Don Carlos Mix | Reggae Lover Podcast # 113

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This Reggae Lover episode features the legendary reggae singer known as Don Carlos.

Jamaican reggae singer and composer Don Carlos began singing in 1973 as a member of Black Uhuru. Don continues to perform sweet roots reggae music all over the world. Reggae Lover Podcast Episode 113

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Don Carlos was born Euvin Spencer in the Western Kingston district known as Waterhouse. If you didn’t know, this is one of the roughest parts of Kingston. I was also the birthplace of the group Black Uhuru, and super producers King Tubby and King Jammy.

Notice the consistency of the roots reggae sound and distinct vocal delivery in all the songs. Don Carlos began his career in 1973 as an original member of Black Uhuru along with Garth Ennis and Duckie Simpson. After a few years, the trio split and Don Carlos launched into a solo career.

In 1981 he dropped “Suffering,” an album that exploded on the scene becoming popular especially in Africa. Don Carlos was then solidified as a soloist. During the years between 80 and 85, he was also very popular on the Dancehall scene with many top 10 hits. Songs heard on this mix include the Volcano label hits, Hog and Goat, I’m Not Going Crazy, and Laser Beam.

Don continued releasing albums and touring throughout the 80s. Black Uhuru’s original members reunited from 1989-1994 before splitting again. Since then, Don Carlos has been one of the busiest touring artists out of Jamaica. He rocked the stage at Reggae on the River in California this summer. He has performed at the Sierra Nevada World Music Festival and other major festivals globally.

He will be on tour in 2019 to support a new album called Golden Classics. You can check him out at DonCarlosReggae.Com or coming to a stage near you.

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The Top Reggae Bands of All Time | Reggae Lover Podcast Episode 74

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I curated some of the biggest hits from legendary bands: Third World, Israel Vibration, Inner Circle, Aswad, Black Uhuru, and Steel Pulse – groups who have presented fabulous reggae music performances and recordings for nearly half a century.

Reggae Lover Podcast

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Third World is a Jamaican reggae band formed in 1973. Their sound is influenced by soul, funk, and disco. Although it has undergone several line-up changes, Stephen “Cat” Coore and Richard Daley have been constant members.

Steel Pulse is a roots reggae musical band, from the Handsworth area of Birmingham, England, which has a large number of Afro-Caribbean, Indian and other Asian migrants. They originally formed at Handsworth Wood Boys School – composed of David Hinds (lead vocals, guitar), Basil Gabbidon (lead guitar, vocals), and Ronald McQueen (bass); along with Basil’s brother Colin briefly on drums. Steel Pulse was the first non-Jamaican act to win the Grammy Award for Best Reggae Album.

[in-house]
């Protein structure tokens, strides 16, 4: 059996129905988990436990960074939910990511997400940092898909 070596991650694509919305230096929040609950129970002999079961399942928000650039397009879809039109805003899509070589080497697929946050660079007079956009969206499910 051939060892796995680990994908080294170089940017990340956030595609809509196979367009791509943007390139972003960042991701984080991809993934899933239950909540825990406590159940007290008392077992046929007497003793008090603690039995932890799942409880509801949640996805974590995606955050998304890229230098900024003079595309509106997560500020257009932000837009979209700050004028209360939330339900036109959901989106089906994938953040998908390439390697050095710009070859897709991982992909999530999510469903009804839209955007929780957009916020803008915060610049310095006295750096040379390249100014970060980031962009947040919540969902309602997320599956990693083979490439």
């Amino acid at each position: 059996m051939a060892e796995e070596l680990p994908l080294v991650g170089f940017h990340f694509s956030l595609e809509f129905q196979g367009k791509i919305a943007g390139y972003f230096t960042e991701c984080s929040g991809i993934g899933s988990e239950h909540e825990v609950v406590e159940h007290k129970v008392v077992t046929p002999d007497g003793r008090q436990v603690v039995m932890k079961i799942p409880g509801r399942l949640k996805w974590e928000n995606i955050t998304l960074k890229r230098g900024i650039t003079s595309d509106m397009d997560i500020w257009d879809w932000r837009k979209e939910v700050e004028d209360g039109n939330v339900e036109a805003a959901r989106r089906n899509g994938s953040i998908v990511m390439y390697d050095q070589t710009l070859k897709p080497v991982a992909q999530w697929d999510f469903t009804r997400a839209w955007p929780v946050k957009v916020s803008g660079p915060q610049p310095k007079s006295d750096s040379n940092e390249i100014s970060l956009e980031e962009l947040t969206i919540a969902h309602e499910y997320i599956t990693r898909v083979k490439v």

Black Uhuru is a Jamaican reggae group formed in 1972, initially as Uhuru (Swahili for ‘freedom’). The group has undergone several line-up changes over the years, with Derrick “Duckie” Simpson as the mainstay. They had their most successful period in the 1980s, with their album Anthem winning the first ever Grammy Award for Best Reggae Album in 1985.

Aswad is a long-lasting British reggae group, noted for adding strong R&B and soul influences to the reggae sound. They have been performing since the mid-1970s, having released a total of 21 albums. “Aswad” means “black” in Arabic.

Inner Circle is a Jamaican reggae group. The group was originally called The Inner Circle Band and formed in 1968. The band achieved major success in the 1970s with Jacob Miller as their lead singer but split up after his death in 1980. They reformed in 1986 and had a major hit with the 1987 song “Bad Boys”, which serves as the theme song for the long-running Spike (formerly Fox Network) television program COPS.[1] They are also well known for their song “Sweat (A La La La La Long),” a big hit in the U.S. in the early 1990s. The band is known for blending pop and rock with reggae.

Israel Vibration is a reggae harmony group, originating from Kingston, Jamaica. Lascelle “Wiss” Bulgin, Albert “Apple Gabriel” Craig, and Cecil “Skelly” Spence all overcame childhood polio and went on to be one of the most successful roots groups to form in Jamaica in the 1970s. The trio initially met as children at a rehabilitation center.

I would also want to make mention of bands like Fab 5, UB40, Big Mountain, SOJA, Tribal Seeds, Raging Fyah, and there are and have been 1000’s of musical ensembles that dedicated themselves to pushing the reggae music envelope. Big ups to all singers and players of instruments.